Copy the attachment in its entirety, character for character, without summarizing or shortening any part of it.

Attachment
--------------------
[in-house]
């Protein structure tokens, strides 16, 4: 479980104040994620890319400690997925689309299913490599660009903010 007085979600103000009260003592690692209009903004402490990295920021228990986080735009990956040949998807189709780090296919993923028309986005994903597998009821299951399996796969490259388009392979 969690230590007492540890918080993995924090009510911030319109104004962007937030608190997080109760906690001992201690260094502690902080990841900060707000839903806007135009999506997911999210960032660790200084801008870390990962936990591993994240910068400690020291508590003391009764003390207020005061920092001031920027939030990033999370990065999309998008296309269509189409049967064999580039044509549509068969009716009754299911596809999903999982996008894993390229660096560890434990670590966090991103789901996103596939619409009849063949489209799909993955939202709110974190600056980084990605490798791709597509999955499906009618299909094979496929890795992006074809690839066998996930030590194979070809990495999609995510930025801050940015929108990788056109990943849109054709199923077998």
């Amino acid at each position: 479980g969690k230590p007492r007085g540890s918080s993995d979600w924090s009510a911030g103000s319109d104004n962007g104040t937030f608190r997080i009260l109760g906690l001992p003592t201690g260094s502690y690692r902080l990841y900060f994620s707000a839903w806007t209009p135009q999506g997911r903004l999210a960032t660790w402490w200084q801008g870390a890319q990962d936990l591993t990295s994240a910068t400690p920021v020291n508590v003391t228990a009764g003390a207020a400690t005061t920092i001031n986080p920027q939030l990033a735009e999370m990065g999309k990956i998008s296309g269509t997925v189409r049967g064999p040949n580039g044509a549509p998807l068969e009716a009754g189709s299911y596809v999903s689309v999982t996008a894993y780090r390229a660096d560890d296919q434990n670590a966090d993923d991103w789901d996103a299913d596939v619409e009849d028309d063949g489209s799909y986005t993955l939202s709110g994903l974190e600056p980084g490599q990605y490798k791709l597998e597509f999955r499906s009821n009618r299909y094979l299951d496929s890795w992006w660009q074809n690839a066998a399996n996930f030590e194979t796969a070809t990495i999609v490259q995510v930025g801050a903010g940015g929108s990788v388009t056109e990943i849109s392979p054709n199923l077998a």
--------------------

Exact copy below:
[in-house]
């Protein structure tokens, strides 16, 4: 479980104040994620890319400690997925689309299913490599660009903010 007085979600103000009260003592690692209009903004402490990295920021228990986080735009990956040949998807189709780090296919993923028309986005994903597998009821299951399996796969490259388009392979 969690230590007492540890918080993995924090009510911030319109104004962007937030608190997080109760906690001992201690260094502690902080990841900060707000839903806007135009999506997911999210960032660790200084801008870390990962936990591993994240910068400690020291508590003391009764003390207020005061920092001031920027939030990033999370990065999309998008296309269509189409049967064999580039044509549509068969009716009754299911596809999903999982996008894993390229660096560890434990670590966090991103789901996103596939619409009849063949489209799909993955939202709110974190600056980084990605490798791709597509999955499906009618299909094979496929890795992006074809690839066998996930030590194979070809990495999609995510930025801050940015929108990788056109990943849109054709199923077998």
């Amino acid at each position: 479980g969690k230590p007492r007085g540890s918080s993995d979600w924090s009510a911030g103000s319109d104004n962007g104040t937030f608190r997080i009260l109760g906690l001992p003592t201690g260094s502690y690692r902080l990841y900060f994620s707000a839903w806007t209009p135009q999506g997911r903004l999210a960032t660790w402490w200084q801008g870390a890319q990962d936990l591993t990295s994240a910068t400690p920021v020291n508590v003391t228990a009764g003390a207020a400690t005061t920092i001031n986080p920027q939030l990033a735009e999370m990065g999309k990956i998008s296309g269509t997925v189409r049967g064999p040949n580039g044509a549509p998807l068969e009716a009754g189709s299911y596809v999903s689309v999982t996008a894993y780090r390229a660096d560890d296919q434990n670590a966090d993923d991103w789901d996103a299913d596939v619409e009849d028309d063949g489209s799909y986005t993955l939202s709110g994903l974190e600056p980084g490599q990605y490798k791709l597998e597509f999955r499906s009821n009618r299909y094979l299951d496929s890795w992006w660009q074809n690839a066998a399996n996930f030590e194979t796969a070809t990495i999609v490259q995510v930025g801050a903010g940015g929108s990788v388009t056109e990943i849109s392979p054709n199923l077998a």